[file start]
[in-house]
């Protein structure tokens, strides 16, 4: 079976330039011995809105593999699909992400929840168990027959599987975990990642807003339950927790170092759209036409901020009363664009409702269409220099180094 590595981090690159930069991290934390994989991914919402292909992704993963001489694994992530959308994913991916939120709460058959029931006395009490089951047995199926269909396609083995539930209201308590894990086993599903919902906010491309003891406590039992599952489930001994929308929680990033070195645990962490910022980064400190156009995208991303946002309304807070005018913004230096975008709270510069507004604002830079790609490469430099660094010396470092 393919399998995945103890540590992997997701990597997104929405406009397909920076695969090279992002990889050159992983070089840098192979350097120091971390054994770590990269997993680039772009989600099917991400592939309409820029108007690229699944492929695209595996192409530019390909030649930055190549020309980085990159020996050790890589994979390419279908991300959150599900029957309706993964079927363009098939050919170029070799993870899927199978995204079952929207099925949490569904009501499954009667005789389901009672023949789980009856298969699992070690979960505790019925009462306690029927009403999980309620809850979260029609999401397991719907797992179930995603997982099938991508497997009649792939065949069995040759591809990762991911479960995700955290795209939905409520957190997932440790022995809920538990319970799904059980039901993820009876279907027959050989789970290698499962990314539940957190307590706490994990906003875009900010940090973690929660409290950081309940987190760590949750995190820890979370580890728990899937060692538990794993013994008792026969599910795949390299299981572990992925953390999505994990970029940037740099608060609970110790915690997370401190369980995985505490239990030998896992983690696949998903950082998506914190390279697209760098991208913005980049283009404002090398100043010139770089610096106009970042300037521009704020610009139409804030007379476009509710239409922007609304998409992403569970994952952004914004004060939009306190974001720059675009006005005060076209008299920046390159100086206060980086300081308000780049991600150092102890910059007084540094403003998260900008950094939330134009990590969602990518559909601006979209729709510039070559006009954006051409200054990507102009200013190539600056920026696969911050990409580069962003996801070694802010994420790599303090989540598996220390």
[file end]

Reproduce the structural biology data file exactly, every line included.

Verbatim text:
[in-house]
């Protein structure tokens, strides 16, 4: 079976330039011995809105593999699909992400929840168990027959599987975990990642807003339950927790170092759209036409901020009363664009409702269409220099180094 590595981090690159930069991290934390994989991914919402292909992704993963001489694994992530959308994913991916939120709460058959029931006395009490089951047995199926269909396609083995539930209201308590894990086993599903919902906010491309003891406590039992599952489930001994929308929680990033070195645990962490910022980064400190156009995208991303946002309304807070005018913004230096975008709270510069507004604002830079790609490469430099660094010396470092 393919399998995945103890540590992997997701990597997104929405406009397909920076695969090279992002990889050159992983070089840098192979350097120091971390054994770590990269997993680039772009989600099917991400592939309409820029108007690229699944492929695209595996192409530019390909030649930055190549020309980085990159020996050790890589994979390419279908991300959150599900029957309706993964079927363009098939050919170029070799993870899927199978995204079952929207099925949490569904009501499954009667005789389901009672023949789980009856298969699992070690979960505790019925009462306690029927009403999980309620809850979260029609999401397991719907797992179930995603997982099938991508497997009649792939065949069995040759591809990762991911479960995700955290795209939905409520957190997932440790022995809920538990319970799904059980039901993820009876279907027959050989789970290698499962990314539940957190307590706490994990906003875009900010940090973690929660409290950081309940987190760590949750995190820890979370580890728990899937060692538990794993013994008792026969599910795949390299299981572990992925953390999505994990970029940037740099608060609970110790915690997370401190369980995985505490239990030998896992983690696949998903950082998506914190390279697209760098991208913005980049283009404002090398100043010139770089610096106009970042300037521009704020610009139409804030007379476009509710239409922007609304998409992403569970994952952004914004004060939009306190974001720059675009006005005060076209008299920046390159100086206060980086300081308000780049991600150092102890910059007084540094403003998260900008950094939330134009990590969602990518559909601006979209729709510039070559006009954006051409200054990507102009200013190539600056920026696969911050990409580069962003996801070694802010994420790599303090989540598996220390």